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Electric fields and energy

  1. Sep 29, 2014 #1
    1. The problem statement, all variables and given/known data
    a. Calculate the energy density of the electric field at a distance r from an electron (presumed to be a particle) at rest.
    b. Assume now that the electron is not a point but a sphere of radius R over whose surface the electron charge is uniformly distributed. Determine the energy associated with the external electric field in vacuum of the electron as a function of R.

    2. Relevant equations
    $$ u_e = 1/2\epsilon_0E^2 $$

    3. The attempt at a solution
    a. The electric field of an electron can be assumed to be the same as a point charge, that is
    $$ E = \frac{q}{4\pi\epsilon_0r^2} $$
    Since
    $$E^2 = \frac{q^2}{16\pi(\epsilon_0)^2r^4} $$,
    $$u_e = \frac{q^2}{32\pi \epsilon_0 r^4} $$

    b. We use Gauss's law to find the electric field of this sphere.
    $$ EA = \frac{\sigma A}{\epsilon_0} $$
    So that
    $$ E = \frac{\sigma}{\epsilon_0}$$, where $$\sigma$$ is the charge per unit area.
    So the energy density is
    $$ u_e = \frac{1}{2}\epsilon_0\frac{\sigma}{(\epsilon_0)^2} = \frac{1}{2} \frac {\sigma^2}{\epsilon_0} $$
    The total energy is therefore the energy density multiplied by the volume, so
    $$ U = \frac{4\sigma^2\pi R^3}{6\epsilon_0} $$

    Is this correct?
     
  2. jcsd
  3. Sep 29, 2014 #2

    Orodruin

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    The field inside the sphere is zero so this volume does not give any energy. The volume where the electric field is non-zero (and thus has non-zero energy) is outside of the sphere. Also, when you apply Gauss' law, what Gaussian surface are you using? You have an ##A## on both sides of your resulting equation, what area is this? Depending on the Gaussian surface, is it really the area of the sphere?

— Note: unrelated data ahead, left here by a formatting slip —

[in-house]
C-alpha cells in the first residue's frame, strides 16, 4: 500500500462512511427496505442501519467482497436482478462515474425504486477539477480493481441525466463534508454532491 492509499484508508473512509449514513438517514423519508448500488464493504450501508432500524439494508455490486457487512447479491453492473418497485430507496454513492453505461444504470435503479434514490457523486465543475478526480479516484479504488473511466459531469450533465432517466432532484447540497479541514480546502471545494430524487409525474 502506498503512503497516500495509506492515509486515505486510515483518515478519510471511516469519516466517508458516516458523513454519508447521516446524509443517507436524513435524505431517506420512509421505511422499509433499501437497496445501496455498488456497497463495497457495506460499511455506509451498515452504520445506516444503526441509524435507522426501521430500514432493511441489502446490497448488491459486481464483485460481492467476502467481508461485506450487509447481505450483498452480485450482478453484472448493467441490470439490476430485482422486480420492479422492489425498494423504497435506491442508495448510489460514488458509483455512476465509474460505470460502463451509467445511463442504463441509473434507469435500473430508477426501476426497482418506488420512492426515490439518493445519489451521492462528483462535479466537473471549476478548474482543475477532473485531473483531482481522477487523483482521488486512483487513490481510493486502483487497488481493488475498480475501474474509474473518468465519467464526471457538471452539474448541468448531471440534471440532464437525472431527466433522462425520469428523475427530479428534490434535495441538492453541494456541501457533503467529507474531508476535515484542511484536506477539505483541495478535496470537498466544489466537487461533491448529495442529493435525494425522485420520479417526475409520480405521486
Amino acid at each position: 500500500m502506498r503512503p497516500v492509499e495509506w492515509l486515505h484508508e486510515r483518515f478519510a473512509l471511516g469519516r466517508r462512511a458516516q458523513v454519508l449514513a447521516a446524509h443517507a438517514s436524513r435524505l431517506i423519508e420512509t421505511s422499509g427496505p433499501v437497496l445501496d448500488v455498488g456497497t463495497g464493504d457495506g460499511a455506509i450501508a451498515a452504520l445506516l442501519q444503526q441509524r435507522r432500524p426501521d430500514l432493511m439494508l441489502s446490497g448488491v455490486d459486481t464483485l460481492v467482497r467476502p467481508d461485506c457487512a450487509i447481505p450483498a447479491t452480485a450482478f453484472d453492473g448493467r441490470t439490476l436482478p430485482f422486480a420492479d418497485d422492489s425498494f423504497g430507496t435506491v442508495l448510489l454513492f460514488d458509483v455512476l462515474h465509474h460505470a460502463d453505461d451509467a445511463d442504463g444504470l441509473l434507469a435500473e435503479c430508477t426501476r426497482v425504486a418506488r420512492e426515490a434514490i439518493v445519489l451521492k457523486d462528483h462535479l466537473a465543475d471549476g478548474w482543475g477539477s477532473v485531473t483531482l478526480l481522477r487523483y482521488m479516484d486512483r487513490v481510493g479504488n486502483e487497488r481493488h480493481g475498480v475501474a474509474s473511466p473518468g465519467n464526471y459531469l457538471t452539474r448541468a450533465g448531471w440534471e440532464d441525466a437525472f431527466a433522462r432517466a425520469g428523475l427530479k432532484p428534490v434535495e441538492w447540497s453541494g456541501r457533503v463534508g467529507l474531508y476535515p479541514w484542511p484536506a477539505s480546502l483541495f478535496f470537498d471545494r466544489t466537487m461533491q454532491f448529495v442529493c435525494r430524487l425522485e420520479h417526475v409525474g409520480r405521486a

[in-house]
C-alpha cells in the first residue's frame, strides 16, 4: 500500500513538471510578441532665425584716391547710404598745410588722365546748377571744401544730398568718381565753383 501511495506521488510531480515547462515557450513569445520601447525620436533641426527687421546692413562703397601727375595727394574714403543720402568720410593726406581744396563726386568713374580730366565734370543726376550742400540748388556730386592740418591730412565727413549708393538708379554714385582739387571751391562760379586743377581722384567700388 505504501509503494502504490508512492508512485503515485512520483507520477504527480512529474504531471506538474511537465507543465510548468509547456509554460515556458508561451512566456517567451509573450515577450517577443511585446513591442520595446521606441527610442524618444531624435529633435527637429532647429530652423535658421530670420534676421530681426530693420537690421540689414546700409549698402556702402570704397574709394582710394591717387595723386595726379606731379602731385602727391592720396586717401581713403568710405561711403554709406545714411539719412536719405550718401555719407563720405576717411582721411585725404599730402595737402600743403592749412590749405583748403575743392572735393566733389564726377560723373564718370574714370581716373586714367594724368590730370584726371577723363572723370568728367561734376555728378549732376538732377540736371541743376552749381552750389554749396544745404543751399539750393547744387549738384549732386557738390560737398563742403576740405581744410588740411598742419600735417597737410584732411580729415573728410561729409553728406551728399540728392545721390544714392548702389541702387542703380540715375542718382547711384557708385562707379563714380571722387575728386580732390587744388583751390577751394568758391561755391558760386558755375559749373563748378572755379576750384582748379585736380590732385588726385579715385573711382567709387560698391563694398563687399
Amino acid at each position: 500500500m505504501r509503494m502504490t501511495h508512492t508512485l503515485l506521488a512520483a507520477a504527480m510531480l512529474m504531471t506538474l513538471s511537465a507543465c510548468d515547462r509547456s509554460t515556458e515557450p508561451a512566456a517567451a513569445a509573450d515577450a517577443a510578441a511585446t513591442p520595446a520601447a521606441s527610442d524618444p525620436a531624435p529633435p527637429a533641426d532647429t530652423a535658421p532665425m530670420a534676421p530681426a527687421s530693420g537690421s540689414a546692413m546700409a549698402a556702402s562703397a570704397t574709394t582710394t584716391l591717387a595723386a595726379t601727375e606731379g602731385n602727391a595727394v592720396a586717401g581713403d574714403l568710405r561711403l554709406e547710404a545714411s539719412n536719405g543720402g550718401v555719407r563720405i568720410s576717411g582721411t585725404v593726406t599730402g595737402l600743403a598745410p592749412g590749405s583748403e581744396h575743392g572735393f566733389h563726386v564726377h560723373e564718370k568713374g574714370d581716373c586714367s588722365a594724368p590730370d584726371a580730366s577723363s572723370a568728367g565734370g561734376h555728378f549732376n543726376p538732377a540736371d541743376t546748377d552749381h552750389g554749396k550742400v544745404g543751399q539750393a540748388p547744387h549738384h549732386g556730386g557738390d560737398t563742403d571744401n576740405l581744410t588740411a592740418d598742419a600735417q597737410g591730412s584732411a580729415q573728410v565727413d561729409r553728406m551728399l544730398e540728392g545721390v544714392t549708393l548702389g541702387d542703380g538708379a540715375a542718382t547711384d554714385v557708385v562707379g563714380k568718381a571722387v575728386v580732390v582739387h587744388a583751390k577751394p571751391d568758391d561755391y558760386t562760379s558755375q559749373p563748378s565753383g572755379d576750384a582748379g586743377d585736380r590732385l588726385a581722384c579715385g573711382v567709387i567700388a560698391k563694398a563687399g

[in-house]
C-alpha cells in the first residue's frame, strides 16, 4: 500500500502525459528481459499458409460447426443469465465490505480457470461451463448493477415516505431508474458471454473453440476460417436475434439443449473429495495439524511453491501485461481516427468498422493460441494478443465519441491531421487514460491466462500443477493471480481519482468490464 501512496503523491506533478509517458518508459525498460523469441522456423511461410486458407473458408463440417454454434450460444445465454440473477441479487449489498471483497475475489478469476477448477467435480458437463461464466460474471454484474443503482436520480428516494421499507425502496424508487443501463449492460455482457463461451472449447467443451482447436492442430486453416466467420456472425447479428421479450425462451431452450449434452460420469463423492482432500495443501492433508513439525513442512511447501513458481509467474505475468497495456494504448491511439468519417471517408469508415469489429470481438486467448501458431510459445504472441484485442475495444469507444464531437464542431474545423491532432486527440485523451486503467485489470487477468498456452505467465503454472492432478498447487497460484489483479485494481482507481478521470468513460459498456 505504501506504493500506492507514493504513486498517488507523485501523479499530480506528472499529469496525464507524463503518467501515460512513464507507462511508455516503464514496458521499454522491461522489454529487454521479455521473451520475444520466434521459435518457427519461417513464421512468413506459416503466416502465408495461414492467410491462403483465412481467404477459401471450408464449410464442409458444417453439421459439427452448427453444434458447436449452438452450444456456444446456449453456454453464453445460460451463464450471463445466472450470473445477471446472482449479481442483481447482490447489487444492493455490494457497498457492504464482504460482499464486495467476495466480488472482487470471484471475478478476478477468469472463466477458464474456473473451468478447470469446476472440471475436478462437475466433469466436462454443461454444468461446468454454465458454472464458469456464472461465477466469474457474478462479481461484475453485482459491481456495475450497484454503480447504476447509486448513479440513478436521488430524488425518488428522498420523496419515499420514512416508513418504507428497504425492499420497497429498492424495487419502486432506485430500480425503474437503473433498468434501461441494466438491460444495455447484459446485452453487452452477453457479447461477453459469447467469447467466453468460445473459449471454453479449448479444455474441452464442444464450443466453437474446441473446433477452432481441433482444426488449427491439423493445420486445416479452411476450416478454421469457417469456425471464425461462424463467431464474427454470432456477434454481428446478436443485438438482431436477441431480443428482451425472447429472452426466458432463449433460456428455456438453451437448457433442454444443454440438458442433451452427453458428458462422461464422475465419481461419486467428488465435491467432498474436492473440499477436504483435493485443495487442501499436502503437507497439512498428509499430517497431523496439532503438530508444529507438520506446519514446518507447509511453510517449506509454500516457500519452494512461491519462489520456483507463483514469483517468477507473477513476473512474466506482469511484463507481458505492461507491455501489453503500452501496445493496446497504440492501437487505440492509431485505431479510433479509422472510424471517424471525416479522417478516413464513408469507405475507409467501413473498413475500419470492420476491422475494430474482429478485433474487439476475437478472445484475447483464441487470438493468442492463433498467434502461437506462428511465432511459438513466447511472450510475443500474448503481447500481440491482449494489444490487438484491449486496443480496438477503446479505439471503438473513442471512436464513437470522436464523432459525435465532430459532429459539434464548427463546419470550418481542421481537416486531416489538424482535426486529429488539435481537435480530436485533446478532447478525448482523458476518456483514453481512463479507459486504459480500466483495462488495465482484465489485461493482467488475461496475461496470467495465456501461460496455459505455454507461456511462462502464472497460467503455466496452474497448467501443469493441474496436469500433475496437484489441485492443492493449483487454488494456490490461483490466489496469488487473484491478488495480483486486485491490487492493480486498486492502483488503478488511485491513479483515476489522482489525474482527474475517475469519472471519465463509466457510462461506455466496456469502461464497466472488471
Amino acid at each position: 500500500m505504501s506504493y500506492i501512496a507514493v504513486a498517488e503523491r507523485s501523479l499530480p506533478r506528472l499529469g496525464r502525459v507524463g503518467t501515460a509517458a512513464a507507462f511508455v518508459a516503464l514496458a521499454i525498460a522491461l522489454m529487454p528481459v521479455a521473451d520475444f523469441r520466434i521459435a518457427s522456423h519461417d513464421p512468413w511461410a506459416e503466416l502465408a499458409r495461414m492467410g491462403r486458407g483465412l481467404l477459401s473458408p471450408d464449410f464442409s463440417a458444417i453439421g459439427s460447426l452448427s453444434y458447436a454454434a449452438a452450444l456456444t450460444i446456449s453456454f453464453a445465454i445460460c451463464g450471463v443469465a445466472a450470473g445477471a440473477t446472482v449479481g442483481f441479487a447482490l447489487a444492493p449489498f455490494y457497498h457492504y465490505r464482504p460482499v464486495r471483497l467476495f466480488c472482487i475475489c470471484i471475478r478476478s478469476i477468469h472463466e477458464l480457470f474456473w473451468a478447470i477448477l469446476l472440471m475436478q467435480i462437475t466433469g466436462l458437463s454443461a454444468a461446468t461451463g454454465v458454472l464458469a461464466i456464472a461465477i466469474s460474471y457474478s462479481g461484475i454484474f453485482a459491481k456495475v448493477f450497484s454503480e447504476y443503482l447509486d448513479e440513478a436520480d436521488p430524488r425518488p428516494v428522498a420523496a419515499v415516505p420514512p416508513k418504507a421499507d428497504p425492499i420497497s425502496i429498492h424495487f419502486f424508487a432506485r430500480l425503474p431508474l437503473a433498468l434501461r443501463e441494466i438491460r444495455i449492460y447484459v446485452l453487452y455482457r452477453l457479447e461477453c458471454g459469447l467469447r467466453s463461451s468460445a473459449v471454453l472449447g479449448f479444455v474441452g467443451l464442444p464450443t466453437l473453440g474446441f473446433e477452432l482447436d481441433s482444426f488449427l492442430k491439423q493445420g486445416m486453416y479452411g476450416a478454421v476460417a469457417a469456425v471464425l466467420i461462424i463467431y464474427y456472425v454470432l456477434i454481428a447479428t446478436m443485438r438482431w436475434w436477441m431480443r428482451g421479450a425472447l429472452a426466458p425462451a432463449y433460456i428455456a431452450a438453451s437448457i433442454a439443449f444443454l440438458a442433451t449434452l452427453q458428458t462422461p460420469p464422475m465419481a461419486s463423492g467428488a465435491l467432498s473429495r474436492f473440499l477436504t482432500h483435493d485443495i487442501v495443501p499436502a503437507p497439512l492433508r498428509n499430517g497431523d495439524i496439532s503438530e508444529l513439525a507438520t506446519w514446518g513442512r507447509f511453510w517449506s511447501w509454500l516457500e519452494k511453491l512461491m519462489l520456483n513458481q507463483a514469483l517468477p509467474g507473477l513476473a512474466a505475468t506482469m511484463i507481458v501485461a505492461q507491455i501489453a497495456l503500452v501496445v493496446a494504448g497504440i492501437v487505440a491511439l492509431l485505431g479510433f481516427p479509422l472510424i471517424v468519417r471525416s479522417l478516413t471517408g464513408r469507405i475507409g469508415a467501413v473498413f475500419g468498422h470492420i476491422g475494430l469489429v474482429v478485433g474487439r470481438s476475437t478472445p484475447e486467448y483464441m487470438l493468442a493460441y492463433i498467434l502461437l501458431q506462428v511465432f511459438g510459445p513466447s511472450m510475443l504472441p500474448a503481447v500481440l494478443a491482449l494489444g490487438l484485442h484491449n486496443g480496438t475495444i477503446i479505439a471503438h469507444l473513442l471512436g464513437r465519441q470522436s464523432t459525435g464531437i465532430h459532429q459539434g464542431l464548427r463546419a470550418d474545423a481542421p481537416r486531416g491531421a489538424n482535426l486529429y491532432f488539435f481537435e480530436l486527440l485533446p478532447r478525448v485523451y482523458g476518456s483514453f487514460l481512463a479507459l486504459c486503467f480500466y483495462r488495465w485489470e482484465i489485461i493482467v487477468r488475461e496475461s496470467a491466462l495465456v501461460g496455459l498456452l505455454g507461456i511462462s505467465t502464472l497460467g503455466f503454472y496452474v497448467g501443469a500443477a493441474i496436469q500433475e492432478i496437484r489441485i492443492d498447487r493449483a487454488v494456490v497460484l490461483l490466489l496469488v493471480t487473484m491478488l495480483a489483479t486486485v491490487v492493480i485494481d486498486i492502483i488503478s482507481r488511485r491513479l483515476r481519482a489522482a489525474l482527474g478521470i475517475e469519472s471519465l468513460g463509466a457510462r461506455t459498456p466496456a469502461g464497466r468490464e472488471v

A hint is that the electric field outside of the sphere is no different from that of a point charge with the same charge, which is likely why (a) is part of this problem.
     
  4. Sep 29, 2014 #3
    Thanks. For Gauss's Law, I am using a Gaussian sphere to encompass the sphere. I do know for a fact that the electric field outside of the sphere is the same as a point charge - I guess I used Gauss's law because I thought the problem was testing my knowledge of finding E-fields and using that to find energy.

    Anyways, even if E-field is like a point charge - that would still be expressed in terms of r, the distance from the sphere's center to the Gaussian surface right? How would I express it in terms of R? Should I make it so that my Gaussian surface is infinitely close to the sphere's surface, and then r would be the same as R and I could replace that in my equation for (a)? And then to find the total energy, since there is only charge on the surface, do I multiply the energy density by the surface of the sphere, $$ 4\pi\ r^2 $$?
     
  5. Sep 29, 2014 #4

    Orodruin

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    Well, you know the energy density outside of the sphere (inside it is zero since there is no field) because you already solved (a). How do you relate the energy density to the total energy? (The energy density is an energy per volume.)
     
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